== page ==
Ashlee Hutt, 24, is accused of injecting her two daughters and son, aged six, four and two, with heroin and telling them it is “sleeping juice” at their house in Spanaway, Washington. Her boyfriend, 25-year-old Leeroy McIver, is also accused of drugging the children. Police discovered the children living among rat droppings and dirty needles when they visited the house last year after a friend of the couple alerted them of these activities.
The children were all removed in November last year and are now living in foster homes. Child Protective Services officers noted scratches, bruises, and track marks on the two-year-old’s body. The oldest child described to officers seeing his mother and her boyfriend mixing white powder with water and injecting them with needles.
He said he and his siblings would fall asleep afterwards and that his mother referred to it as “feel good medicine.” They found traces of heroin in the two-year-old girl’s hair follicles after she had been removed from the house. Two of the children tested positive for the drug while one did not. The mother was arrested on November 12, 2015, when officers visited the home.
The young mother is charged with three counts of unlawful delivery of a controlled substance to a minor, second-degree criminal mistreatment and second-degree child assault. McIver faces the same charges. The pair both admit to being heroin addicts. They both remain in custody. Hutt was arraigned on Monday in Tacoma, her boyfriend was arraigned last month.
Ironically the charges against Ashlee Hutt come after the mother celebrated the jailing of another mother in the area whose baby died after drinking bong water. Alyia Iverson‘s son Nathan died from a methamphetamine overdose in 2012. He had been allowed to drink bong water before his death. Hutt had written “Finally justice for you…” on a social media post, sharing a photograph of the infant victim.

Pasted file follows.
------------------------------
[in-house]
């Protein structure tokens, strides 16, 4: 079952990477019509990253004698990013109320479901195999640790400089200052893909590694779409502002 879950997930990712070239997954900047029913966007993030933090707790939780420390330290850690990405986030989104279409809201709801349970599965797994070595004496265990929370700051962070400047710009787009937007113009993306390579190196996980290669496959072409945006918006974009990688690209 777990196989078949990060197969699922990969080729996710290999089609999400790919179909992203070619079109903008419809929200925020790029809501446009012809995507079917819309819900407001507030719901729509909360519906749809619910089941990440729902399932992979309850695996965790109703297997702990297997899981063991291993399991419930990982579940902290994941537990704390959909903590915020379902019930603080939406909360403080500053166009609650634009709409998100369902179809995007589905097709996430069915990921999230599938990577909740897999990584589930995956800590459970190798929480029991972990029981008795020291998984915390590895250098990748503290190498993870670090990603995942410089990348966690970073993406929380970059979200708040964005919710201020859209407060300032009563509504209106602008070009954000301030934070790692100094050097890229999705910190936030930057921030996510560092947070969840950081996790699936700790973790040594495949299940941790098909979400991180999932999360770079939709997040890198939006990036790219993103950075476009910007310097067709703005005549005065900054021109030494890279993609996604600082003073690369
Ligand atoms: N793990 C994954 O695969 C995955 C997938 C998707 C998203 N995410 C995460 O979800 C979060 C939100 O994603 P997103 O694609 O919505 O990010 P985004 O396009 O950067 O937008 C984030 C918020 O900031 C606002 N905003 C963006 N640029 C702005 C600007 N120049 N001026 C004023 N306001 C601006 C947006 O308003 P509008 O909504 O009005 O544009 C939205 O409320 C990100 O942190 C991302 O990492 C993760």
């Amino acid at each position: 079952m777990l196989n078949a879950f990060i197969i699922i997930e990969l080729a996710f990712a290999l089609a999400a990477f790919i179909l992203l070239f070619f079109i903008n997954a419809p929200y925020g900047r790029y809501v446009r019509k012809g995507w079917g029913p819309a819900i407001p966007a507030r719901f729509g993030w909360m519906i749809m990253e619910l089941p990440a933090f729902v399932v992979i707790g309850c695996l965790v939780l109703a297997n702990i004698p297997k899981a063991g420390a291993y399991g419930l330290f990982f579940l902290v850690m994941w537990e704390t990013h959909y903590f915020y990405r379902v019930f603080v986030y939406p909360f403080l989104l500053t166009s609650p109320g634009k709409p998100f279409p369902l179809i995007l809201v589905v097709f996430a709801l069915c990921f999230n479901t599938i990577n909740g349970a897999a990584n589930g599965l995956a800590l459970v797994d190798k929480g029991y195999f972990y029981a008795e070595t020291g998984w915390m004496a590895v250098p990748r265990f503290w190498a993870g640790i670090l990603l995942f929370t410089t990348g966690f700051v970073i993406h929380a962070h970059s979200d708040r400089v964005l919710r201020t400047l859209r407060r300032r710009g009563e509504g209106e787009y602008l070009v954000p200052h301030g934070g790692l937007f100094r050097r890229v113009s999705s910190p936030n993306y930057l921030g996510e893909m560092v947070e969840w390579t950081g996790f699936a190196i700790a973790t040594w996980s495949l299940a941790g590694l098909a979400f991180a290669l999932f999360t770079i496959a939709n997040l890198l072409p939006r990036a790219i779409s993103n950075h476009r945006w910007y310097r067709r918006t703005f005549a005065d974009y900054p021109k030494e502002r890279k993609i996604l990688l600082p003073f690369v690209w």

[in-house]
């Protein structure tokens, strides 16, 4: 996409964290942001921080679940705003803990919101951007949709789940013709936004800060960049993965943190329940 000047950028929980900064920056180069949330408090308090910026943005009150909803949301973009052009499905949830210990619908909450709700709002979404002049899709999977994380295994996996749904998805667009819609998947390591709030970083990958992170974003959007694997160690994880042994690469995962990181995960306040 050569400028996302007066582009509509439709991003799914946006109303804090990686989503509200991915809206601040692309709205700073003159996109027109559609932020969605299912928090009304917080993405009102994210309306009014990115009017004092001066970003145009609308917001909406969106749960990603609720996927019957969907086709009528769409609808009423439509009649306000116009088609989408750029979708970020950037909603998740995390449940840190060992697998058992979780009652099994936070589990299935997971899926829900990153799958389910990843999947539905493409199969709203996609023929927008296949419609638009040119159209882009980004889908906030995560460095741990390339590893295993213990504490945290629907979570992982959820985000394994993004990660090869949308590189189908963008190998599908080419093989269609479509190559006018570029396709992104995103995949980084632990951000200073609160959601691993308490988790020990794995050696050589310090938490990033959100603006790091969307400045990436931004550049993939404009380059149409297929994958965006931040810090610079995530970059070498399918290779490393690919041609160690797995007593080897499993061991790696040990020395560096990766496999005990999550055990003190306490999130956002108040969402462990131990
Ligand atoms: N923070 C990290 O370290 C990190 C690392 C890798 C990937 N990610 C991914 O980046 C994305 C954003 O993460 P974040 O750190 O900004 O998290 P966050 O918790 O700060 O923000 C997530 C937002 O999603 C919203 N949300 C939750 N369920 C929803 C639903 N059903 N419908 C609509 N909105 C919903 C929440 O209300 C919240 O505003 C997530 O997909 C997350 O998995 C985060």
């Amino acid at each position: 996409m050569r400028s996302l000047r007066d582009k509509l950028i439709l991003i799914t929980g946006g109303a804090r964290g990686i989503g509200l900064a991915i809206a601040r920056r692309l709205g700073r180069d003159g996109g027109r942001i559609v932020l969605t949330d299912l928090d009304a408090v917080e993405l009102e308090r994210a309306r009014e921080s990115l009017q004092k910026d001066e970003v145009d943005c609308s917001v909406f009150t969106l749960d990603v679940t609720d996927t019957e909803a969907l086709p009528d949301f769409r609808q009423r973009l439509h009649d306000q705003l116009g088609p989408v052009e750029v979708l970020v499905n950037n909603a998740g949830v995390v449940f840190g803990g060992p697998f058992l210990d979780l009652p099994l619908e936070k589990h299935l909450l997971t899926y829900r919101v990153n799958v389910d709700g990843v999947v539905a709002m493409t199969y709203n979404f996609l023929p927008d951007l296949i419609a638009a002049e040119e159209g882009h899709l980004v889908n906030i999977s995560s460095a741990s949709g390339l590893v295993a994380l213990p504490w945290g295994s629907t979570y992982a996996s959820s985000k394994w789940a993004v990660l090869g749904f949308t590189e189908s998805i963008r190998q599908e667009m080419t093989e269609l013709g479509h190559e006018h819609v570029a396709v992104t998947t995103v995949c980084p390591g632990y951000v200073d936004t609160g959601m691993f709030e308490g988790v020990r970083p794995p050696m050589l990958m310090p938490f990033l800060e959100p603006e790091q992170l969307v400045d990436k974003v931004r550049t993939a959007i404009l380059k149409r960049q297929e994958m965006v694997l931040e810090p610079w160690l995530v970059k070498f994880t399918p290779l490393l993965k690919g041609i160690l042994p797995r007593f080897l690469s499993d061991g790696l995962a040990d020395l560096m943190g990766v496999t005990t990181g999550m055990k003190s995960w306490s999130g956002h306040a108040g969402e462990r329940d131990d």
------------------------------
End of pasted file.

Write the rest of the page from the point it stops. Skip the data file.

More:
Neither Pierce County Sheriff’s Office nor Washington State’s Child Protection Services could confirm whether they had received concerns for the children’s welfare before Hutt’s November arrest.
Heroin is an opioid drug that is synthesized from morphine, a naturally occurring substance extracted from the seed pod of the Asian opium poppy plant. Heroin usually appears as a white or brown powder or as a black sticky substance, known as “black tar heroin.”
In 2011, 4.2 million Americans aged 12 or older (or 1.6 percent) had used heroin at least once in their lives. It is estimated that about 23 percent of individuals who use heroin become dependent on it.
When it enters the brain, heroin is converted back into morphine, which binds to molecules on cells known as opioid receptors. These receptors are located in many areas of the brain (and in the body), especially those involved in the perception of pain and in reward. Opioid receptors are also located in the brain stem, which controls automatic processes critical for life, such as blood pressure, arousal, and respiration.
Chronic use of heroin leads to physical dependence, a state in which the body has adapted to the presence of the drug. If a dependent user reduces or stops use of the drug abruptly, he or she may experience severe symptoms of withdrawal. These symptoms—which can begin as early as a few hours after the last drug administration—can include restlessness, muscle and bone pain, insomnia, diarrhea and vomiting, cold flashes with goose bumps (“cold turkey”), and kicking movements (“kicking the habit”). Users also experience severe craving for the drug during withdrawal, which can precipitate continued abuse and/or relapse.